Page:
LVCT Health

A drug addict’s recovery and venture into business

“When I see my former classmates whom I used to defeat in class driving vehicles and living large, I regret why I started using drugs and dropped off school.” Says Michael who is a recovering drug addict.

34 year old Michael Muiruri is among the 255 recovering drug addicts enrolled in the LVCT Health led Daraja project, which offers HIV prevention interventions to people who inject drugs in Kiambu. He enrolled in the project in 2017 and has been adhering well to the treatment and is on the road to full recovery. He lives with his grandmother and dropped out of school in his third year of secondary school due to peer pressure. “I left school and got into the public transport industry where I was in charge of a bus stop, I later moved to Nairobi where I was introduced and addicted to drugs. I was soon into crime to sustain my drug addiction and this led to me surviving a number of mob beatings and frequent visits to police cells.” Recalls Michael.

After 2 years of city life and drug addiction, Michael was rescued by his aunt who took him for rehabilitation. When he left rehab after 3 months, he relapsed, and was soon back into crime. After being kicked out of his home and community and back in the drug dens of Kiambu.

It is while in the drug dens with his peers that they were approached by a church leader who invited them to their church for prayers, counselling and a free meal every Wednesday. This was the beginning of the journey to recovery from heroin addiction. “When the church took us in, we felt accepted and the community started seeing us differently, my grandmother started greeting me and I felt wanted.” Says Michael

LVCT Health later partnered with the church and offered to give HIV prevention measures like needles and syringes for the injecting drug users and invited their parents/guardians into a reconciliation process in readiness for induction into Medically Assisted Therapy (MAT).

Michael was among the first group of addicts that were enrolled into the drug addiction Methadone treatment program. The group is first taken through a counselling process, where they go through a five day induction process, culminating in a day with their parents/guardians who agree to accept them back home and support them for the initial days when they have to go to the MAT clinic in Ngara, Nairobi for their daily methadone dose.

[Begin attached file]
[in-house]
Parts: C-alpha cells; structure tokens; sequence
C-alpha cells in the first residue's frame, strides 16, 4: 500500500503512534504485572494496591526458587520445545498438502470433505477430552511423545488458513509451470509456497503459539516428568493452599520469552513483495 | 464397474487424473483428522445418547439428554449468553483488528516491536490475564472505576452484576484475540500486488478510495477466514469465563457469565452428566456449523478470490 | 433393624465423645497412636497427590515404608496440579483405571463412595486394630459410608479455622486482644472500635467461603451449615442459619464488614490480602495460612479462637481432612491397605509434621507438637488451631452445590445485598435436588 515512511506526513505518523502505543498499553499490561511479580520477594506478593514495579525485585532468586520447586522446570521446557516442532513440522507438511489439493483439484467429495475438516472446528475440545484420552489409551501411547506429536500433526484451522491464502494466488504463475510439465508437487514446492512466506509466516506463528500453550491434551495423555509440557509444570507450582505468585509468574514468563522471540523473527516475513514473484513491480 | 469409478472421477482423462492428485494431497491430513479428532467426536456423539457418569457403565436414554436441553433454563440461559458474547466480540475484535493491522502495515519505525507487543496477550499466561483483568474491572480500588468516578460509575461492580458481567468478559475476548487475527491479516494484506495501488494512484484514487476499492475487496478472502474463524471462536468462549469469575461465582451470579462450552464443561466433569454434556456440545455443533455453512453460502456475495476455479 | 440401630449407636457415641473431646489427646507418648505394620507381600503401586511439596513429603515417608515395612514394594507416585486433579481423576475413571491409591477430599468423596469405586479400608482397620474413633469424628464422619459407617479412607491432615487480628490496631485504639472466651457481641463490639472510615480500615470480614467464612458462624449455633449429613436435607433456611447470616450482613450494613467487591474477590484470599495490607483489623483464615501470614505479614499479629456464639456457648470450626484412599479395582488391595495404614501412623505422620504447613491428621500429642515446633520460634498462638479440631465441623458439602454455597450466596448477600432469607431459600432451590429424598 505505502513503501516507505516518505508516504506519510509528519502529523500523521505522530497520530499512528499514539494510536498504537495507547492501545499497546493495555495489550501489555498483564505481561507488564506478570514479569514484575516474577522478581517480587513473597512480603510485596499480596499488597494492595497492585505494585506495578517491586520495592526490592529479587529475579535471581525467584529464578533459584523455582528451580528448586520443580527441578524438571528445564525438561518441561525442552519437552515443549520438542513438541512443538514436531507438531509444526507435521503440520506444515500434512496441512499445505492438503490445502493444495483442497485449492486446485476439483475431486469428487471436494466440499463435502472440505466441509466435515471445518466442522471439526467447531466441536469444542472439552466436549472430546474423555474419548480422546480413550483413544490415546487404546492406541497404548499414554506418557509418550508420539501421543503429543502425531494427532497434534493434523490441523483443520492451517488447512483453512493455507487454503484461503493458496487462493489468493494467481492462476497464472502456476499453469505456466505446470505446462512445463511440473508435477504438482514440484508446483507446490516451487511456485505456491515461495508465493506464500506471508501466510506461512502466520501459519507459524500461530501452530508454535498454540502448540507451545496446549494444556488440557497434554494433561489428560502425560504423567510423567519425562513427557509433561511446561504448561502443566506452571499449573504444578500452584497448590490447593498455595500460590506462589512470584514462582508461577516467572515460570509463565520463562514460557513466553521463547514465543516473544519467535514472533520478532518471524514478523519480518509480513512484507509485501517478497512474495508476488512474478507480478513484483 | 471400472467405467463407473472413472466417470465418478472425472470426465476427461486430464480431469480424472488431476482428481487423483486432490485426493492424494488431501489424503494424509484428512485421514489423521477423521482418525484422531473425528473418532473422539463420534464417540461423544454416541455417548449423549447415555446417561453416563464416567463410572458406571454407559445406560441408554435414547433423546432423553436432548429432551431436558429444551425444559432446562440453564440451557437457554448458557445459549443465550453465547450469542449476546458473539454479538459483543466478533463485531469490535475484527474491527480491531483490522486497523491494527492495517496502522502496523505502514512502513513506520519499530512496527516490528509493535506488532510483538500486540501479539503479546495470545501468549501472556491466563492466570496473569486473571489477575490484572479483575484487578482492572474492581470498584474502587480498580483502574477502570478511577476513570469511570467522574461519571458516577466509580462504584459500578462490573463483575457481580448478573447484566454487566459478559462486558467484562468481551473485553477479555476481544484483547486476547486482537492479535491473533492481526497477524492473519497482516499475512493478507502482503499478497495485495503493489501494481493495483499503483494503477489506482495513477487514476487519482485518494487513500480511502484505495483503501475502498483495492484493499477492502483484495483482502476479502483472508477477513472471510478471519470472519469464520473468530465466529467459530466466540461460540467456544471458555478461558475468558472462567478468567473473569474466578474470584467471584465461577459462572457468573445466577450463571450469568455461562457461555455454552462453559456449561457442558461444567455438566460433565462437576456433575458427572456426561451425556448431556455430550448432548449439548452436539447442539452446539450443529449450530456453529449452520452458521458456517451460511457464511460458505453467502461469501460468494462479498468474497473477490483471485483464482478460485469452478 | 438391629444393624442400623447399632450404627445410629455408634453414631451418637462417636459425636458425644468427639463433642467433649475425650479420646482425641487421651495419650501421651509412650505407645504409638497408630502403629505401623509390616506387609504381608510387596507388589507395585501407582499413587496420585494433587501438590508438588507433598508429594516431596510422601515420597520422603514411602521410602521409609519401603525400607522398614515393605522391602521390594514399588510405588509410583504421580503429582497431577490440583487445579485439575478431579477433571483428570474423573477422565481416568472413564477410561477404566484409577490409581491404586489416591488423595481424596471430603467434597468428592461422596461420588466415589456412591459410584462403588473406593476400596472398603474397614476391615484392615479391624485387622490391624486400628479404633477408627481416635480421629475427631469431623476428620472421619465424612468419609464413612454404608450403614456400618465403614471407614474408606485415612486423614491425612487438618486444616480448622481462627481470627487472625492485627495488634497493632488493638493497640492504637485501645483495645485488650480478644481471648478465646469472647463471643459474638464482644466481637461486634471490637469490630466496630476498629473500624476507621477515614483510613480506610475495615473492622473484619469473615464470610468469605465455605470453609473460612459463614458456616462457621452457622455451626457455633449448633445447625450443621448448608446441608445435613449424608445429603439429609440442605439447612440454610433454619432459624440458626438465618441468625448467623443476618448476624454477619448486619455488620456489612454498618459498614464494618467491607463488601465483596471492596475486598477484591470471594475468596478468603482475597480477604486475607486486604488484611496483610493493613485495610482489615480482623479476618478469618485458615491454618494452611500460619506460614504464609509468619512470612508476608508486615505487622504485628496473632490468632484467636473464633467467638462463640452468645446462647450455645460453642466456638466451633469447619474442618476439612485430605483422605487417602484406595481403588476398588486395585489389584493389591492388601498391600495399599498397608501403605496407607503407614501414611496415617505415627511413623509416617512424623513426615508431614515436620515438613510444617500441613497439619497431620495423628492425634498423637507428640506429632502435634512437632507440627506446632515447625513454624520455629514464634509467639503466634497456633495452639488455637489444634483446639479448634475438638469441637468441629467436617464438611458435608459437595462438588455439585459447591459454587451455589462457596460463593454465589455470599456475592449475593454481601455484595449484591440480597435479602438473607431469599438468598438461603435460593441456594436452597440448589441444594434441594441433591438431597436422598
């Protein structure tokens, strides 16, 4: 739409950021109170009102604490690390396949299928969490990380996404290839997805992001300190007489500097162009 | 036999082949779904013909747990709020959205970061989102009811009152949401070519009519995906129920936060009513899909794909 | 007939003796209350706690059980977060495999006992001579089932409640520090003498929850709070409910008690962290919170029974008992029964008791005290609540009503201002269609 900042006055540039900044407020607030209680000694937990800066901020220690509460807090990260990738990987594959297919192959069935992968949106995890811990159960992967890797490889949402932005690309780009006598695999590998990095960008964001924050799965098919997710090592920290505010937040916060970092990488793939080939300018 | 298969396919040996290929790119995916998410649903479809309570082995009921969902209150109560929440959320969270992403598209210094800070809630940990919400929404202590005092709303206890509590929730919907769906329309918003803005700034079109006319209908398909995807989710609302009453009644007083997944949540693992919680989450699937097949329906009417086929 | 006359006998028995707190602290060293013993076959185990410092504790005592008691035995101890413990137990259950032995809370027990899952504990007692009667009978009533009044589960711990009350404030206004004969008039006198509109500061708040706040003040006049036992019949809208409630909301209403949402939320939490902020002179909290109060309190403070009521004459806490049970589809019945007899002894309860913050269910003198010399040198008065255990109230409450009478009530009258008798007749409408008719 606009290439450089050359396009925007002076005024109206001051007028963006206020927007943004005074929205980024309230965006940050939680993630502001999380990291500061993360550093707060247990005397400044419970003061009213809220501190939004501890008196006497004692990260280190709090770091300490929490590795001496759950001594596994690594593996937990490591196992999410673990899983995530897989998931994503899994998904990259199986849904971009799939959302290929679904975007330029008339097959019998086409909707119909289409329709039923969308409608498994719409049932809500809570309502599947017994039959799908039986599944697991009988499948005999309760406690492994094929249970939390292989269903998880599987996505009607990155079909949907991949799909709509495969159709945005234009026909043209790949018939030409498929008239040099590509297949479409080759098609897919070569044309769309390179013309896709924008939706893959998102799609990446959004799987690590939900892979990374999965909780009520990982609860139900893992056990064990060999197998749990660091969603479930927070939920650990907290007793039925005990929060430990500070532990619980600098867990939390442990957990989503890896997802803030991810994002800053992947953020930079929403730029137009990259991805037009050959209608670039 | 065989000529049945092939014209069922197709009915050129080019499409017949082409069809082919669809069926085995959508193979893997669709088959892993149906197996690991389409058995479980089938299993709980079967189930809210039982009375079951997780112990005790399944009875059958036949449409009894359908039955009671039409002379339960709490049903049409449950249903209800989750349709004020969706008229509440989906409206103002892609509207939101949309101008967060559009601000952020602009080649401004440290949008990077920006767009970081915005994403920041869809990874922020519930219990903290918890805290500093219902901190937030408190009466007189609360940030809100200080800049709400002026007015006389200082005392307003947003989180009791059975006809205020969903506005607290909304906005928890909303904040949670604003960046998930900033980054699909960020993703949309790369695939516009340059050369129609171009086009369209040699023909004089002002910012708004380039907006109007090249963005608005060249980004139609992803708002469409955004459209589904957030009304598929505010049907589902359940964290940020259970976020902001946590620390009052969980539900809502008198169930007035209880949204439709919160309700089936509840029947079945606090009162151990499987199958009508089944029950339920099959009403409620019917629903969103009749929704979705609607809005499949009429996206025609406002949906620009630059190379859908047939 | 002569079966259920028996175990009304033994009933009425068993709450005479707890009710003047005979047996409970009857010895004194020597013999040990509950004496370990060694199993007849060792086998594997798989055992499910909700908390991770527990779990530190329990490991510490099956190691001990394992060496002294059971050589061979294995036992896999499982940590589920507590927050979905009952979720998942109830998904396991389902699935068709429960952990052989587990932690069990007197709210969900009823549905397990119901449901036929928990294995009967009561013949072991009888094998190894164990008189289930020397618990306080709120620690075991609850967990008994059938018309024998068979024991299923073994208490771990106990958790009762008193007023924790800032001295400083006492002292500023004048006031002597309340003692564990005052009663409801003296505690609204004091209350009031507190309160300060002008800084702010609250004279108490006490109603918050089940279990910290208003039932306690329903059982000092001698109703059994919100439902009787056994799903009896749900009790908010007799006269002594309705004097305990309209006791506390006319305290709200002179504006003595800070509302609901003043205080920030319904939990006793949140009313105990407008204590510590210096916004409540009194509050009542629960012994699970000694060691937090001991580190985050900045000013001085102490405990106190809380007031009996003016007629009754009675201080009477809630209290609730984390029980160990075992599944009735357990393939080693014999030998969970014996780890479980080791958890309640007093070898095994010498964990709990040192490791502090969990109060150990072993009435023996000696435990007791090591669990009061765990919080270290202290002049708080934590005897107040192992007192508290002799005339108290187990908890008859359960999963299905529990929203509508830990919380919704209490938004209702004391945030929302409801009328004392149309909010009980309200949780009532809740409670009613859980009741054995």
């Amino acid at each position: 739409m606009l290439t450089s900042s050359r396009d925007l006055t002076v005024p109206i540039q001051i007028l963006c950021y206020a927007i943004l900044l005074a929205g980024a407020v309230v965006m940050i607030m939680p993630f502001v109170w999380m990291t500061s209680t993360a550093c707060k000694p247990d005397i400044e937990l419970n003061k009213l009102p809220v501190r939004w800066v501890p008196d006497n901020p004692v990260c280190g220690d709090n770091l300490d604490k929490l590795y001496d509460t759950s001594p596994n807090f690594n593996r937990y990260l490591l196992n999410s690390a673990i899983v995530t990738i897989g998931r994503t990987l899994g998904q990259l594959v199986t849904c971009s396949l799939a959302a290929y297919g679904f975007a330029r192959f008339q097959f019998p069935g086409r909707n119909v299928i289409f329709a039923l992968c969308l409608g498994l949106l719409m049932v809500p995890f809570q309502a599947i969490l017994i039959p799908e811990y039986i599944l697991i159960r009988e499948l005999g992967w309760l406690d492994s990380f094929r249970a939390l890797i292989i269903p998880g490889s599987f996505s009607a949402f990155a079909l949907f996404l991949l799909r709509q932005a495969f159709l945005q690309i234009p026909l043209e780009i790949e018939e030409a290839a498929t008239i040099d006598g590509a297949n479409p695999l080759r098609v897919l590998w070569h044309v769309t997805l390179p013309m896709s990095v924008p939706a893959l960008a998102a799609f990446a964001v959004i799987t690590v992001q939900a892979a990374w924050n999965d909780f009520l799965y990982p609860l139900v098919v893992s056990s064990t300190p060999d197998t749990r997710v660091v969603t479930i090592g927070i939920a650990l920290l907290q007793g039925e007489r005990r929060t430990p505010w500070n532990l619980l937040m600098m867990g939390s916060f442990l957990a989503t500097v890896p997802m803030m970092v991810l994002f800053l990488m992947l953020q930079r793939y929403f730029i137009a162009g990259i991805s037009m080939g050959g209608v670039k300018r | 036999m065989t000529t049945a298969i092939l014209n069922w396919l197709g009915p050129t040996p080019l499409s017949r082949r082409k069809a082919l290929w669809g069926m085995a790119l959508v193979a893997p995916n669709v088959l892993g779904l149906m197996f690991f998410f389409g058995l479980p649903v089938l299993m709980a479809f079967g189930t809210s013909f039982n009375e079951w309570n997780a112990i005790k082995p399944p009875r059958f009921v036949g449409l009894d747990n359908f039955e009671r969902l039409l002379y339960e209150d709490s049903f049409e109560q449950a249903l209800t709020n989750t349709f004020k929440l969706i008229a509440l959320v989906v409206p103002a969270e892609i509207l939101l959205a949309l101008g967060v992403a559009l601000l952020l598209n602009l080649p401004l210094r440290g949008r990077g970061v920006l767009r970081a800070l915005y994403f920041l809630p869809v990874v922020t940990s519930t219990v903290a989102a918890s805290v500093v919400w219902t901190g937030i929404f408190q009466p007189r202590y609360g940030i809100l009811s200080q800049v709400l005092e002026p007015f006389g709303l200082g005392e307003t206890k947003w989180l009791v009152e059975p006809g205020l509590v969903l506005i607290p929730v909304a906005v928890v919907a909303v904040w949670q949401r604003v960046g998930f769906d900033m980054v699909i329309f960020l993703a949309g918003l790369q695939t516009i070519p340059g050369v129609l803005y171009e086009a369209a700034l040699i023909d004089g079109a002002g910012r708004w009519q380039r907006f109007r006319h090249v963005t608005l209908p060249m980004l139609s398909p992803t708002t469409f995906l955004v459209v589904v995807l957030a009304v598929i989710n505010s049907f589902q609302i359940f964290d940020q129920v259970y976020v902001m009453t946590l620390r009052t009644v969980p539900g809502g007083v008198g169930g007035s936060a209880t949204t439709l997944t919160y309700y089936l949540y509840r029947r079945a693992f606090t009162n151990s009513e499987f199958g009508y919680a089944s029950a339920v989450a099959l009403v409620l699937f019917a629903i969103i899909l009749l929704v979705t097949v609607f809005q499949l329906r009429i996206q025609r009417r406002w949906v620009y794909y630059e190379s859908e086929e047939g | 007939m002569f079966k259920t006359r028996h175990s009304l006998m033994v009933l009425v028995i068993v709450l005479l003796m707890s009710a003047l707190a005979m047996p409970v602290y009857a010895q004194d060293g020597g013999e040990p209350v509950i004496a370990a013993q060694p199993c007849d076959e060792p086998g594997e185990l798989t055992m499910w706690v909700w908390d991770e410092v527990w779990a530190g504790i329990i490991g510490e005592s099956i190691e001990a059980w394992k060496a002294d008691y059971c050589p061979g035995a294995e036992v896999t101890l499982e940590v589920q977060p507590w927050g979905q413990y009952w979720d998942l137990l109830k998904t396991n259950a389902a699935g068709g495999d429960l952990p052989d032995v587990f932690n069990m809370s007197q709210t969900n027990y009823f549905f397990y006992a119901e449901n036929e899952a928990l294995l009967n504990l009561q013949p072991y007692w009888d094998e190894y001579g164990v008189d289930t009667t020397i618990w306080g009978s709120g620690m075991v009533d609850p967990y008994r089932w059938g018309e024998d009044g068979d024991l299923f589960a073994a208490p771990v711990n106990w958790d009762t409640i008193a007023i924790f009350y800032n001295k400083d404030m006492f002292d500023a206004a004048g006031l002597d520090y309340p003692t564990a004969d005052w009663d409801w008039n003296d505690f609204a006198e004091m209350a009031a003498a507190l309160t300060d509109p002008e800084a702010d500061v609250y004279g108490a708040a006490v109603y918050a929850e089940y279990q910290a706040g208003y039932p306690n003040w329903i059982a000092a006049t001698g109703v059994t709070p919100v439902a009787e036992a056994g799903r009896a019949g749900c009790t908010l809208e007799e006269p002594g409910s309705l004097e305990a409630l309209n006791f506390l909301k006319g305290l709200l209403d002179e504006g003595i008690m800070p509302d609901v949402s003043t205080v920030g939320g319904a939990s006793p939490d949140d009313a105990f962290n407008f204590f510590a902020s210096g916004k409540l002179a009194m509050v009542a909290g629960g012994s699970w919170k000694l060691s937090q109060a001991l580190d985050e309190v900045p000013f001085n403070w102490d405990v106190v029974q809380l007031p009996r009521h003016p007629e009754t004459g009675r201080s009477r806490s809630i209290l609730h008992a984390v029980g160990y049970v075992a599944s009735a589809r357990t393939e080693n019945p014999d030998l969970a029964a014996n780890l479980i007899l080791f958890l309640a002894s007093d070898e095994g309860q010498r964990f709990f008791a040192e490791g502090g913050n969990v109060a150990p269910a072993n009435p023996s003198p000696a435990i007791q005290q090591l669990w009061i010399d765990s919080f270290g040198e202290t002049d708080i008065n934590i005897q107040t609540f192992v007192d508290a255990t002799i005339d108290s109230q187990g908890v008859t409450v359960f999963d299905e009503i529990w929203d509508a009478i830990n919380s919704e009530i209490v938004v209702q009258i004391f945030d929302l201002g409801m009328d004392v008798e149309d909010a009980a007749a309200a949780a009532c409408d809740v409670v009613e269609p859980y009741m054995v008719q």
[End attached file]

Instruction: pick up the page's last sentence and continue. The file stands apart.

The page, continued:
“I noticed that my grandmother was struggling to provide my daily fare to the clinic, so I asked her for some capital to start a small business. She gave me 700/= and when I went for my daily dose, I decided to visit Kamukunji and buy some plastic containers for selling.” Says Michael

Michael began a hawking business and this made his visit to the clinic worthwhile as he would use the opportunity to go to the market and stock up his business. He sells education and decoration charts. He has since been able to save and buy 4 handcarts and employ 4 people, including his uncle. He hires them out to construction sites for ferrying construction materials and fetching water earning between 500-1000 shillings every day. In addition, Michael makes a profit of between 500 – 1500 shillings every day from his hawking business, money that enables him to access the methadone clinic in Ngara daily and cater for his livelihood.

“I bought the hand carts in Gikomba market after discovering that they were useful in carrying goods in my home town, I had made some good savings from my hawking business and since I bought the first one, I have never looked back and can now boast of being a boss.” Says a jovial Michael.

Michael has been on methadone treatment for one year and two months, his wish is to be a successful businessman and encourage his peers against drug use and addiction. Most of the addicts in the project have started small income generating activities, which helps improve their livelihood and gain acceptance back into their communities.

“I now feel very free and fresh when I wake up and dread the days I would wake up in pain and only think of what I could sell to sustain my urge for drugs.” Concludes Michael

By Alfred Itunga

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